23Thou shalt not bear false witness against thy neighbor.

24Thou shalt not covet thy neighbor’s house, thou shalt not covet thy neighbor’s wife, nor his man-servant, nor his maid-servant, nor his ox, nor his ass, nor anything that is thy neighbor’s.

Having reviewed the commandments the people should know, Abinadi blasts them for not only not living these commandments, but also not teaching them to the people so the people can live them, too.

“Have ye taught this people that they should observe to do all these things for to keep these commandments?   I say unto you, Nay; for if he had, the Lord would not have caused me to come forth and to prophesy evil concerning this people…” (verses 25-26).

It is vitally important that we not only live the commandments, and by doing so keep our covenants, but that we also testify of them.   In word and deed, people around us should know not only what (Who) guides our lives, but why it makes a difference.

This is our premortal covenant: that Christ would atone for us (which He has), and that we would testify of that atonement.

“It is expedient” (verse 27).

It is what teaches other people to find their way.

It’s not just about following rules, but the difference that covenant-keeping makes in our lives.

“I say unto you, that salvation doth not come by the law alone; and were it not for the atonement, which God himself shall make for the sins and iniquities of his people, that they must unavoidably perish…” (verse 28).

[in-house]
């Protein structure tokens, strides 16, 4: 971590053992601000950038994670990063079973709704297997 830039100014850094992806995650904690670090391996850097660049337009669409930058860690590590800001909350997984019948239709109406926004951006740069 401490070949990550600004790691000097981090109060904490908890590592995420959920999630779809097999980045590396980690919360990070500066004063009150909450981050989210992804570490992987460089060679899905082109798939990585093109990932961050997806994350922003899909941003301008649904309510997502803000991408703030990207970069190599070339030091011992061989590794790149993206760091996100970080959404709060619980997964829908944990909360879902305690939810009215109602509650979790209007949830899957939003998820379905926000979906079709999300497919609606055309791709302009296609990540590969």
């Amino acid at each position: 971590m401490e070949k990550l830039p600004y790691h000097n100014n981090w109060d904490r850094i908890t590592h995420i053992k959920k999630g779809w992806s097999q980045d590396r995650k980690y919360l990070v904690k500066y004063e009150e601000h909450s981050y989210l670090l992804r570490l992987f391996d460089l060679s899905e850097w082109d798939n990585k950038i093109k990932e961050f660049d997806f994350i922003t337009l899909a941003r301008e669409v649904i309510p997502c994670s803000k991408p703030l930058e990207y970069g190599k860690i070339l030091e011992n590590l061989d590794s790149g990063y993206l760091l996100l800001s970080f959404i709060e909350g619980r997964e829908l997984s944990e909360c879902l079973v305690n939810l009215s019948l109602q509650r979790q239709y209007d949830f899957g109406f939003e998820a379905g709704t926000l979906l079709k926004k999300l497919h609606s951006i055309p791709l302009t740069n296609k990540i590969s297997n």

We need the rules to help us keep covenants.

If we could do it, if we would just do it, we would not need so many commandments.

We are treated like children because we behave like children.

“… it was expedient that there should be a law given to the children of Israel, yea, even a very strict law; for they were a stiffnecked people, quick to do iniquity, and slow to remember the Lord their God; therefore there was a law given them, yea, a law of performances and of ordinances, a law which they were to observe strictly from day to day, to keep them in remembrance of God and their duty towards him” (verses 29-30).

The laws and commandments are not there to oppress us or remove our freedom.

The laws and commandments are there to help us remember that we need God, so that we are willing and able to choose Him.  This is what sets us free.

We need Him, all of us, because without Him none of us can “be saved except it were through the redemption of God” (verse 32).

This is the message of the commandments, even from the time of Moses.

All the commandments and all the prophets have pointed to the atonement which we now can claim.